The College has two chapels, a main one and a crypt chapel. Construction began in 1915 on the Crypt Chapel designed by Fleming as a foundation for the main chapel. The Crypt Chapel seats about 100 pupils, and is adjacent to the Garden of Remembrance. Each House of the College has a week in which it is to attend the chapel service in the crypt. Above the Crypt Chapel is the War Memorial Chapel. The superstructure was completed in 1925 and dedicated in 1926 to commemorate staff and pupils who fell in battle. Inside the War Memorial Chapel is the Delville Wood (All Souls) Memorial Chapel, which houses one of only five Delville Wood crosses in the world. It seats about 500 pupils, including staff, and has a fully functioning pipe organ and a choir gallery at the rear of the chapel above the main entrance. Its pipe organ is the largest of its kind in South Africa.
The Bell Tower houses one of the largest bells in South Africa. It also has the largest clock in South Africa, the only other one comparable to it in size was in the Rissik Street Post Office. The flag at the top of the bell tower is changed every day, from the South African flag, to the St Johns College flag, to the flag of St George.
The Community of the Resurrection handed over their charge to the Diocese of Johannesburg in 1934. In 1935, Rev S.H. Clarke began his two decades as Headmaster. In 1955 Deane Yates became the first lay headmaster. By then there were 664 boys, 375 in the College, 100 boarders in the Prep.
Today there are five stages to a St John's education:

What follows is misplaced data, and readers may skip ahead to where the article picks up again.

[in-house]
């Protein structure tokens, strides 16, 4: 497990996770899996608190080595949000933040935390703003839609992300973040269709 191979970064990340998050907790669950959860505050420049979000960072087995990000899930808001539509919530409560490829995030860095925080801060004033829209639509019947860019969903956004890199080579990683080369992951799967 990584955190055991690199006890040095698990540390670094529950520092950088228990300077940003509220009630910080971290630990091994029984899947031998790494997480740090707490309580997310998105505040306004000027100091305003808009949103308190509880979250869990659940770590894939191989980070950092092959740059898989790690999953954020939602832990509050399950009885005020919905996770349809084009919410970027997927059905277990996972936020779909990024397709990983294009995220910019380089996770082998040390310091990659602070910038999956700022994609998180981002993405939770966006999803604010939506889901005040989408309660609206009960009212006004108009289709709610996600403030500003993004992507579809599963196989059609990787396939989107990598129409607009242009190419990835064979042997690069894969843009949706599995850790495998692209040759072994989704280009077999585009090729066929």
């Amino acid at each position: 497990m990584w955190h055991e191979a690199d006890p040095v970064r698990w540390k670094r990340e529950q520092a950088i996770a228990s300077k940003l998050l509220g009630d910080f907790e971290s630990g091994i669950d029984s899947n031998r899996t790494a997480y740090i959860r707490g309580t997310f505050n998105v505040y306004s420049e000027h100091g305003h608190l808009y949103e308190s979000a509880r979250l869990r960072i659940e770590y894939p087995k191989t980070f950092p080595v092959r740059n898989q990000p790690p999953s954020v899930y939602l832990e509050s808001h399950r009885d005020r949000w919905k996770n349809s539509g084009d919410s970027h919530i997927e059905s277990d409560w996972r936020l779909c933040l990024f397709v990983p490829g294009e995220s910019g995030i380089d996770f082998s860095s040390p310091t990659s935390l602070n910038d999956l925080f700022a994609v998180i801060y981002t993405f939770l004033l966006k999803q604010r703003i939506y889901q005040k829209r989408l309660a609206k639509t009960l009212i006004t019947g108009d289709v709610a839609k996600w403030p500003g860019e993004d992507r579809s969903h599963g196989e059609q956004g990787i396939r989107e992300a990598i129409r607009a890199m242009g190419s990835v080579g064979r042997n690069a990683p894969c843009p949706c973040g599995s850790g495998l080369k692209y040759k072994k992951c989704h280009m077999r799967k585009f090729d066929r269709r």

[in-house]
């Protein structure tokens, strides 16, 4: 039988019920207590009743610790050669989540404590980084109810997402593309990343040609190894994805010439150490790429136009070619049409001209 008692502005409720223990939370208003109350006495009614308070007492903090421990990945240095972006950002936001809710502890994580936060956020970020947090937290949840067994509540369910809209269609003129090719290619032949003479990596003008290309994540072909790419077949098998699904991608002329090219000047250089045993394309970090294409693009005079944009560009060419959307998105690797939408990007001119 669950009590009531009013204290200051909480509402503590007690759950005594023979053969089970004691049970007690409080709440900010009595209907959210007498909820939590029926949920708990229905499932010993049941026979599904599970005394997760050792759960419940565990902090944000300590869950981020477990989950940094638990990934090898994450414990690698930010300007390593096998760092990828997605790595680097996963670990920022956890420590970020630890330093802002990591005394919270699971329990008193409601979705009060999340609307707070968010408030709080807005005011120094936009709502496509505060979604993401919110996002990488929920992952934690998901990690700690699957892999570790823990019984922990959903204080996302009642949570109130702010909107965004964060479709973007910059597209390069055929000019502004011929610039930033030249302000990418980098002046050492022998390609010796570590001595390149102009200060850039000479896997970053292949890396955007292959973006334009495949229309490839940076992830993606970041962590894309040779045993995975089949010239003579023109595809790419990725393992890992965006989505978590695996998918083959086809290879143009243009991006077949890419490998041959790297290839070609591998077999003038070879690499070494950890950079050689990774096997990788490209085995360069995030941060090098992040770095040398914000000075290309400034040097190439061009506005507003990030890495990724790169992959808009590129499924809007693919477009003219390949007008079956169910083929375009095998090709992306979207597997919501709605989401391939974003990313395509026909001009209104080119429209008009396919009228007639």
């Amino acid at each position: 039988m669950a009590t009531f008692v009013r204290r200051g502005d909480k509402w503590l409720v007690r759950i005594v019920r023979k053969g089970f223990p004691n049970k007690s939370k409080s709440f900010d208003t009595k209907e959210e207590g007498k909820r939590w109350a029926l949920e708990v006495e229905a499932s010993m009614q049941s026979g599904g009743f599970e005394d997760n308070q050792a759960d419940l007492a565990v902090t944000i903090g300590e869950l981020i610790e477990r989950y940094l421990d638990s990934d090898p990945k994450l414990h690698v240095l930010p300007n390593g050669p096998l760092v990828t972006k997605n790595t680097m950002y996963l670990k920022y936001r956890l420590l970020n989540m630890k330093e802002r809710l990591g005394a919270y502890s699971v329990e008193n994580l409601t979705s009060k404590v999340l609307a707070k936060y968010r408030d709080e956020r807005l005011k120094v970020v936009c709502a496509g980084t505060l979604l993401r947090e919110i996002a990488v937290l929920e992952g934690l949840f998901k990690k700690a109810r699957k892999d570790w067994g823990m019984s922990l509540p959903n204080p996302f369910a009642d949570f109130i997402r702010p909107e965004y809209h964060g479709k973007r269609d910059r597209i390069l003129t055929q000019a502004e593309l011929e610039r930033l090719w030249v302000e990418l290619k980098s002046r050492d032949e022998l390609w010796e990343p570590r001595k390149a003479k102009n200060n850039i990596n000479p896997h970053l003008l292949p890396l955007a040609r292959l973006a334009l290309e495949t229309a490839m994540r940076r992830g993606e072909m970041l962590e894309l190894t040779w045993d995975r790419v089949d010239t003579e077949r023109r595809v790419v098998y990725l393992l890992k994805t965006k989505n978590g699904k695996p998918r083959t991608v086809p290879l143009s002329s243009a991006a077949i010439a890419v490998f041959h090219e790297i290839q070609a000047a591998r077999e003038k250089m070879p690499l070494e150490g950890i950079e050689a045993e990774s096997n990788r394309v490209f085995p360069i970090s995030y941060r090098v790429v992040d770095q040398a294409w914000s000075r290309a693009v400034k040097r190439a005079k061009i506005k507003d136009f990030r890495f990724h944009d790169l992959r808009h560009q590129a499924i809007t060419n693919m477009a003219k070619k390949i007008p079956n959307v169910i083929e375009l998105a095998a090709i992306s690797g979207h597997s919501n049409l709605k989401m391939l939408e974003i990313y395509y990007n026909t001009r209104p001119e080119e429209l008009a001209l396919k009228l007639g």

- The Bridge Nursery School offers two classes for the three to five years old.
- The Pre-Preparatory School is for boys who start Pre-Grade (Grade 0) at the beginning of the year in which they turn six.
- The Preparatory School is for boys typically until they are 13 (end of grade 7)
- The College for boys, where the main point of entry is at Remove (Standard 6, now Grade 8) typically at the age of 13 (although a few vacancies do become available at other levels from time to time) and boys typically leave at the age of 18. There is an entrance test, and the applicant's interests and cultural activities, sporting achievements and general demeanour are taken into consideration. A confidential report from the pupil's preparatory school Headmaster/Headmistress is requested. Special consideration is given to siblings, sons of Old Johannians, sons of Clergy and those who come from a disadvantaged background
- The VIth Form for both boys and girls offers a Sixth Form year to enable students to focus on three subjects of his/her choice in preparation for Cambridge A-level exams (written in November); the class numbers average between 60 and 90 boys and girls a year.